ROI is obvious on its face. You’re either going to invest more or less in the full stack, pruning back and consolidating or bolstering specific point solutions. You’re going to need some system to tie the stack together so you can directly measure your monthly SaaS spend against the Revenue outcomes and KPIs you seek.
Where it’s nuanced and difficult is it’s myopic to think that slashing vendors is an automatic shoo-in for ROI. There’s often a big gap with bolt-ons or upsold features in bigger marketing, sales, or operational stacks. You don’t want to be a penny-wise and a pound foolish. Cut the ones that no one logs into? But what if they should be logging into it and that’s the issue with the ROI. You can’t go wrong if you assess, measure, evaluate, and execute on a strategy to optimize your stack while adding firepower.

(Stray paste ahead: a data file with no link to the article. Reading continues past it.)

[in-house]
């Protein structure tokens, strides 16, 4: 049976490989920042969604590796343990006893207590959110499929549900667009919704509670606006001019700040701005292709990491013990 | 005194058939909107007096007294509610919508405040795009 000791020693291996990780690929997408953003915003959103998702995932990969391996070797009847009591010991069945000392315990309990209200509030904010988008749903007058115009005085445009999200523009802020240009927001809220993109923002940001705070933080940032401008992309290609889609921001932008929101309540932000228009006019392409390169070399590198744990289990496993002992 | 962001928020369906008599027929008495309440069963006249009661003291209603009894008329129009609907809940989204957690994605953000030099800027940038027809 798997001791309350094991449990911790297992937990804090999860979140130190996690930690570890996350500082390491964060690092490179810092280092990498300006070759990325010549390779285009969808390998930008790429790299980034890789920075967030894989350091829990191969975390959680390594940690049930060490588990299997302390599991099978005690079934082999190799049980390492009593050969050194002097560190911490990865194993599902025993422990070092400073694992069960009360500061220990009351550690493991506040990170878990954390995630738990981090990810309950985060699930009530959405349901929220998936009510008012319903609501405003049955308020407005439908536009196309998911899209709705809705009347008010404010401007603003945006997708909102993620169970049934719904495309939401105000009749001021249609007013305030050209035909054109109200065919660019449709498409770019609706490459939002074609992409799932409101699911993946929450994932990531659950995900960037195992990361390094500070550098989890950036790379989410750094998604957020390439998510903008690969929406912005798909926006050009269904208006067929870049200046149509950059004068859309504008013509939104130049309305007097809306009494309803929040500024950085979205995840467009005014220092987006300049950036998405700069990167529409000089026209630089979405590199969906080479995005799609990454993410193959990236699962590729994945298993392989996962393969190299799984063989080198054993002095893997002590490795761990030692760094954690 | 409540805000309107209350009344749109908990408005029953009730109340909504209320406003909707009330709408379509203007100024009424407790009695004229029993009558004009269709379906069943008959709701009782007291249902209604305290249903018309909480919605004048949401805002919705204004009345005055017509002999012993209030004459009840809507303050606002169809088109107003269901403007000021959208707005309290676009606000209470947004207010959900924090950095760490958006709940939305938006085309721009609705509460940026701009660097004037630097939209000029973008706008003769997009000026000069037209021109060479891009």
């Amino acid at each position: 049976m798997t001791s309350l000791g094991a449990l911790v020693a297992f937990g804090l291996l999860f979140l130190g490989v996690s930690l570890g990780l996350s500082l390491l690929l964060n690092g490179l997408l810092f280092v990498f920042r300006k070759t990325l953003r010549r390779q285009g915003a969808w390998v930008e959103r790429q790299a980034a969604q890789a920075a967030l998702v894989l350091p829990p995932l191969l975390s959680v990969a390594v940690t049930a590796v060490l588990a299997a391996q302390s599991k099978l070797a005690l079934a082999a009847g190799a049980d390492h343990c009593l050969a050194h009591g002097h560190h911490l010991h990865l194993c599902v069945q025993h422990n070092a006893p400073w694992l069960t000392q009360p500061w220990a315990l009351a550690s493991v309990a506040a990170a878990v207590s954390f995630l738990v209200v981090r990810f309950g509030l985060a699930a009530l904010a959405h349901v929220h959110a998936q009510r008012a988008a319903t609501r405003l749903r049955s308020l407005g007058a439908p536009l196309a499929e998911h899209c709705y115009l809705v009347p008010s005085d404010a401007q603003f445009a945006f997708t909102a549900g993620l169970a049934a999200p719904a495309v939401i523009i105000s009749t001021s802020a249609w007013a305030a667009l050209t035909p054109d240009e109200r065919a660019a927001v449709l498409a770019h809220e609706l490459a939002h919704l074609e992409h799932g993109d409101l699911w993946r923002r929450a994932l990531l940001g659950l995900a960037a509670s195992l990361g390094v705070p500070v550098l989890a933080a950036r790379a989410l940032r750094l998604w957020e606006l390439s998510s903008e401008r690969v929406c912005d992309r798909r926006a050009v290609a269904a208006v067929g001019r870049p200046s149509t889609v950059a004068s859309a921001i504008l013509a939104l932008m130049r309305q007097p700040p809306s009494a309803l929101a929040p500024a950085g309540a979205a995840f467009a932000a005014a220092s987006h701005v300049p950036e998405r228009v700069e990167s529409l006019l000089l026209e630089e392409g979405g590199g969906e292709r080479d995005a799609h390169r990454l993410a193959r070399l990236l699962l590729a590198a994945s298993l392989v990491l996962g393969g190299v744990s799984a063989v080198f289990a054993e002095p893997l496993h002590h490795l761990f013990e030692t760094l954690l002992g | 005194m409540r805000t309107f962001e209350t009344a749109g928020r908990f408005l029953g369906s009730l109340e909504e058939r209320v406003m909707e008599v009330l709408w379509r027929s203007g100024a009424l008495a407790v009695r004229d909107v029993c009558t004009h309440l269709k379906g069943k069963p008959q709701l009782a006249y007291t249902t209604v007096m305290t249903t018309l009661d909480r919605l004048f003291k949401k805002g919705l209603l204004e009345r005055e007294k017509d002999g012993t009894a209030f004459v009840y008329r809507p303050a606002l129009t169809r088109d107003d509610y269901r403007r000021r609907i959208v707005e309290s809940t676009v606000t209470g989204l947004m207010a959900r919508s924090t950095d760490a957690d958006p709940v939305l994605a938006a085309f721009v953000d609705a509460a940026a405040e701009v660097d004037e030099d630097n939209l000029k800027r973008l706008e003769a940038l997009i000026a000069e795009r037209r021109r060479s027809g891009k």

Think MacGyver, then think Tony Stark.
Justin Michael, aka the Tony Stark of XDRs
is Vendor Neutral’s Futurist and author of “Tech-Powered Sales” releasing on HarperCollins in 2021. After two decades of consulting 100+ early-stage startups on hypergrowth and holding leadership roles at LinkedIn, Salesforce, and reporting to Sean Parker, Justin was part of a stealth project where engineers built an AI model of his brain while prospecting with the goal of fully automating sales development itself. He is passionate about AI, ML, NLP, Deep Learning AI, and Neural Network evolution in order to bridge toward the Singularity. His writing seeks to unlock all the ways Marketing and Sales leaders can apply these mechanics to free up the human in the sales process, restoring quality consultative exchanges that drive value.